Pellet design...Tube pellets ... Experiment # 1 ...April 25 2010 at 9:17 AM
Yrrah (Login Yrrah)
"Pellet design...What would happen if."... The question was asked (bottom of page)http://www.network54.com/Forum/79537/message/1272120796/Pellet+design...What+would+happen+if.....
First question: Will a tube pellet shoot and group?
I have last night returned home from the bush, read this this morning, and as LD and I had discussed this some years ago, I did a pilot study for Ron.
Only had 15 yards here today but here is the result.
Three .22 cal Predator pellets had their polymer tips removes and then they were hand drilled thus:
Predator pellet and with tip removed -
Pellet drilled with felt cleaning pellet wad for sealing the bore to drive the pellet through the barrel -
A group of three de-tipped Predators were shot into the lower group one hole and one drilled pellet with wad follower was shot - top hole in the POA -
A second drilled "tube" pellet was shot touching the first -
A third drilled pellet was shot to form a 3 shot "group of "tube" pellets -
The group formed a tad higher than the untreated pellets which may or may not be because of diminished weight. The hand drilling was not perfectly centred so some improvement could be anticipated. But there is little indication of yaw.
Shot from sitting on the ground with a rest on a chair. BSA Hornet (Bowkett) .22 cal shooting at around 890 fps when last tested with JSB 15.9 gr Exacts. MV would be similar with the untreated de-pointed Predators but unknown with the drilled "tube" pellets + felt chaser. The felt cleaning pellets landed on the ground about half way to the target.
So, the first answer is that a pellet with a hole through it can be shot to a tight group at 15 yards from a less than "benched" shooting position. They appear to stabilize well.
These were the only shots taken and are not selected from a number.
Make of it what you will Ron and all, but it is interesting and I shall extend the test range when possible. ... I may even do a "Myna bird damage comparison test" when opportunity prevails.
Will they cut a neat hole? Turn sideways? Expand? Only testing will tell.
Hope this is of some interest ... Kind regards, Yrrah.
Steve in NC
Fun stuff! Thanks, Harry. Question: What size drill did you use? Looks like ~2mm.
|April 25 2010, 10:07 AM |
That would make the area of the hole ~(2/5.5)^2 = 1/7th of the total frontal area of the 5.5mm pellet.
Sorry Steve I have been writing something else.
|April 25 2010, 10:40 AM |
Yes - 2.00 mm. I can get a 2.5 mm drill through without exiting the side of the narrow neck of the Predators. Maybe I'll give that a try tomorrow. .... Kind regards, Harry.
Good post...nothing like direct experimentation.
|April 25 2010, 10:19 AM |
Was worried that the pusher would get trapped in the hollow base and not fall away cleanly every time. Having some shots with the pusher clinging on for 10 yards while others let go of it at 2 yards didn't seem productive, but evidently the felt cleaning pellets don't self-jam themselves into the base. Was thinking about drilling some 25cal pellets and using an AirSoft ball (about 24 cal) as a pusher, hoping to avoid that cling-on effect.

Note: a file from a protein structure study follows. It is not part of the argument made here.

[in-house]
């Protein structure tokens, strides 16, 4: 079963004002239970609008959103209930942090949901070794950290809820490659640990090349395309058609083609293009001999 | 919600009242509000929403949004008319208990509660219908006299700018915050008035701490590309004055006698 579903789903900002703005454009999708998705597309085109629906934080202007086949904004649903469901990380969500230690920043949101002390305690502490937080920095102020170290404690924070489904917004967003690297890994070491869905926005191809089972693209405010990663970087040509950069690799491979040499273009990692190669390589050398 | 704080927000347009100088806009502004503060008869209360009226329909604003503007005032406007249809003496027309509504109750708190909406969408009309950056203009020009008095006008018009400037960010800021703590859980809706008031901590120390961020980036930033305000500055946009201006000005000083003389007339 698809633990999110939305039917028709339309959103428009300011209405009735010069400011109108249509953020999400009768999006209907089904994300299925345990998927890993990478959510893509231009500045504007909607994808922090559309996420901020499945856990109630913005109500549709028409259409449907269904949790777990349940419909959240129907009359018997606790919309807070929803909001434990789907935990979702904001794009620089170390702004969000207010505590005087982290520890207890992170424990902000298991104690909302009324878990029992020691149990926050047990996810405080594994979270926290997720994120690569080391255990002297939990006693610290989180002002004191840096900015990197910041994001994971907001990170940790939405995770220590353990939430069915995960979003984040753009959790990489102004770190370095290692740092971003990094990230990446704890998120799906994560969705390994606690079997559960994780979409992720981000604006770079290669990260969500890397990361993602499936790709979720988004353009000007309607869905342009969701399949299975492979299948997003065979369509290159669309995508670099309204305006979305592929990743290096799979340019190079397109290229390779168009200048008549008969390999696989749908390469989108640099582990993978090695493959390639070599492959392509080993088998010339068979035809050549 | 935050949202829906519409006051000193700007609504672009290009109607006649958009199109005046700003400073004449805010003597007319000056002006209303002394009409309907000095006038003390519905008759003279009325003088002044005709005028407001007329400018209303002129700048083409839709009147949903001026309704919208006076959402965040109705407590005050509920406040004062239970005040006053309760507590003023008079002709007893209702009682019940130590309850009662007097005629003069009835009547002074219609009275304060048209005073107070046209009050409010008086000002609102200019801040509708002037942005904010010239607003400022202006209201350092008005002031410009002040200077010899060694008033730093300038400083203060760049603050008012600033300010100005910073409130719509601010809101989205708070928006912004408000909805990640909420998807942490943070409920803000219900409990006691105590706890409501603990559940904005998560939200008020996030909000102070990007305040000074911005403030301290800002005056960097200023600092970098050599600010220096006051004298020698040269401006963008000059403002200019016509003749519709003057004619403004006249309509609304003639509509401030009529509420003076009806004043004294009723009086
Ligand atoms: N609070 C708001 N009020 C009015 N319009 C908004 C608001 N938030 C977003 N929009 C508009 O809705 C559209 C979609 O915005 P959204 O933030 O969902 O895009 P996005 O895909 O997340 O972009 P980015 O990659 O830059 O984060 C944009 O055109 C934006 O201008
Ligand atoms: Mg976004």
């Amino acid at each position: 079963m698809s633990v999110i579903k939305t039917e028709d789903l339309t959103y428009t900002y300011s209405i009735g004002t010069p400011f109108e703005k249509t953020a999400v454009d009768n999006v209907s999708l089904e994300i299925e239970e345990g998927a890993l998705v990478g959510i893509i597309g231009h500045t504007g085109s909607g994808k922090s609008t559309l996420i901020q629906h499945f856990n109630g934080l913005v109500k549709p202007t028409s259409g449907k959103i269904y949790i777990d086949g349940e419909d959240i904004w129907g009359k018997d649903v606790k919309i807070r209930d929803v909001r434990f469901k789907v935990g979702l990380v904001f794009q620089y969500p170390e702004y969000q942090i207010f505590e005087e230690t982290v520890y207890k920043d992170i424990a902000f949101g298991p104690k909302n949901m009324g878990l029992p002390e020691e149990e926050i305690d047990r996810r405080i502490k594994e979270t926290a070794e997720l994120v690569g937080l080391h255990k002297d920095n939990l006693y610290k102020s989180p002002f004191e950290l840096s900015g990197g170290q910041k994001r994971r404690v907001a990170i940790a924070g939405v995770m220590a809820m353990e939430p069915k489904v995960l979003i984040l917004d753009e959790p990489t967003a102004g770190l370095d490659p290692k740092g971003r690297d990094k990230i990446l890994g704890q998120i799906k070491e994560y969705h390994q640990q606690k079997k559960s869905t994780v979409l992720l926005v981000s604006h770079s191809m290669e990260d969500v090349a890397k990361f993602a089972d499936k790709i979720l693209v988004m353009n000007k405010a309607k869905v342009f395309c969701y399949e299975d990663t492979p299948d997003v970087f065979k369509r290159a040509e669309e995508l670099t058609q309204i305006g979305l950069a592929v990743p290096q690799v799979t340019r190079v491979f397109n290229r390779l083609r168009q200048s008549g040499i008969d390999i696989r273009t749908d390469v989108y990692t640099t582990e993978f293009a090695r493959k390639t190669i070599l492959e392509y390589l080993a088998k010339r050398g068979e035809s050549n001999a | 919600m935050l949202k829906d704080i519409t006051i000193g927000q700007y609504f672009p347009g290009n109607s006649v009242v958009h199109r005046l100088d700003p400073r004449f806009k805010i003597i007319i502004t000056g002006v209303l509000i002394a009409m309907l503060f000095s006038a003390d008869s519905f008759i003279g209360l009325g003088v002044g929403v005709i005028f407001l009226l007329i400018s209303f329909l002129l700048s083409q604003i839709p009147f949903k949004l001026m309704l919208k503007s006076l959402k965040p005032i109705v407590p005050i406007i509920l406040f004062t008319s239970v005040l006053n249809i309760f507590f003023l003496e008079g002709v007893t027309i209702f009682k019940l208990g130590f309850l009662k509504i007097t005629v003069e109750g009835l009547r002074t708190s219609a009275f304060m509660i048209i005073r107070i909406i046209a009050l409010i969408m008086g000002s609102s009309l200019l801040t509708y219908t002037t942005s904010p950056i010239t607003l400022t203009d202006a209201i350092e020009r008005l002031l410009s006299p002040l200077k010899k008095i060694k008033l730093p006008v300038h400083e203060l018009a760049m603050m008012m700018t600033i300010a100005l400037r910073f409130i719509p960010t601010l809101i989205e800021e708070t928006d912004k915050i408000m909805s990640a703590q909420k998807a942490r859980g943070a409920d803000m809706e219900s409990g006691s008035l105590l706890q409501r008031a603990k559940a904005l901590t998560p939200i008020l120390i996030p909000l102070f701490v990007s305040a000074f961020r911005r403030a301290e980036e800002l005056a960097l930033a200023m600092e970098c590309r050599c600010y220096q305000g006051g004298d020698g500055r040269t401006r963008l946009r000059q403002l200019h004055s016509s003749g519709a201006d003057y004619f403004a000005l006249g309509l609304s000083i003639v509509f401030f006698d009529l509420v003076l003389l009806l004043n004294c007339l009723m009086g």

Years ago, PMC sold tubular copper handgun ammo based on Flatau's design (believe they ended up paying a royalty)... UltraMag?,,, used a plastic pusher that fell away, leaving a copper .38 or .44 tube spinning towards the target. Didn't measure it, but the tunnel though these bullets looked to be somewhere between 5.5mm and 6mm. Do know they were fast (being all copper, were light) and also know that that plastic pushier base would fall away early enough and had enough energy to totally wreck a chronograph screen.
|This message has been edited by gubb33ps on Apr 25, 2010 10:21 AM|
I used the same felt wad for all three shots, the one in the pic Robert.
|April 25 2010, 10:57 AM |
Yes, a bit of fun and I agree. We can muse over lots of things and be dead wrong.
We'll see if they hold up at 25 yards, if so I'll get more interested and do some longer range tests at the farm in a week's time when we get up there. I was sufficiently surprised at the result to scheme on a Myna ambush with post mort
... Kind regards, Harry.
Think I'll still try the plastic BB
|April 25 2010, 11:32 AM |
Know that pellet bases do "bump up" when kicked in the rump with 3K air, so am thinking a hard pusher might still let the base get some of that force.
Re: Good post...nothing like direct experimentation.
|April 25 2010, 7:31 PM |
I read an article years ago about these armor piercing rounds called "cyclones" They were supposedly used by ATFE agents on the branch davidian raid. They were like the PMC round, in that they were tubular, but made from steel, with copper guilding, and serrations on the front part of the tube. I tried a web search (yahoo) but didn't come up with anything useful.
Maybe somebody else read the same article, and has more info.
Did you get a chance to read the old news article I posted there?
|April 25 2010, 10:31 AM |
I didn't realize this idea was quite that old, being familiar with the recent tube bullets. Now, how do these penetrate in test media? The old professor back in 1893 reported reduced penetration, hence the military losing interest in them.
I used a lead plate back-stop RF ...
|April 25 2010, 10:49 AM |
They compacted onto it "point" on and flatted. Will shoot some into pine boards tomorrow maybe. It's 12:45 am now and I drove 750 kms yesterday so must hit the hay soon. Just stayed up to show a token response now ...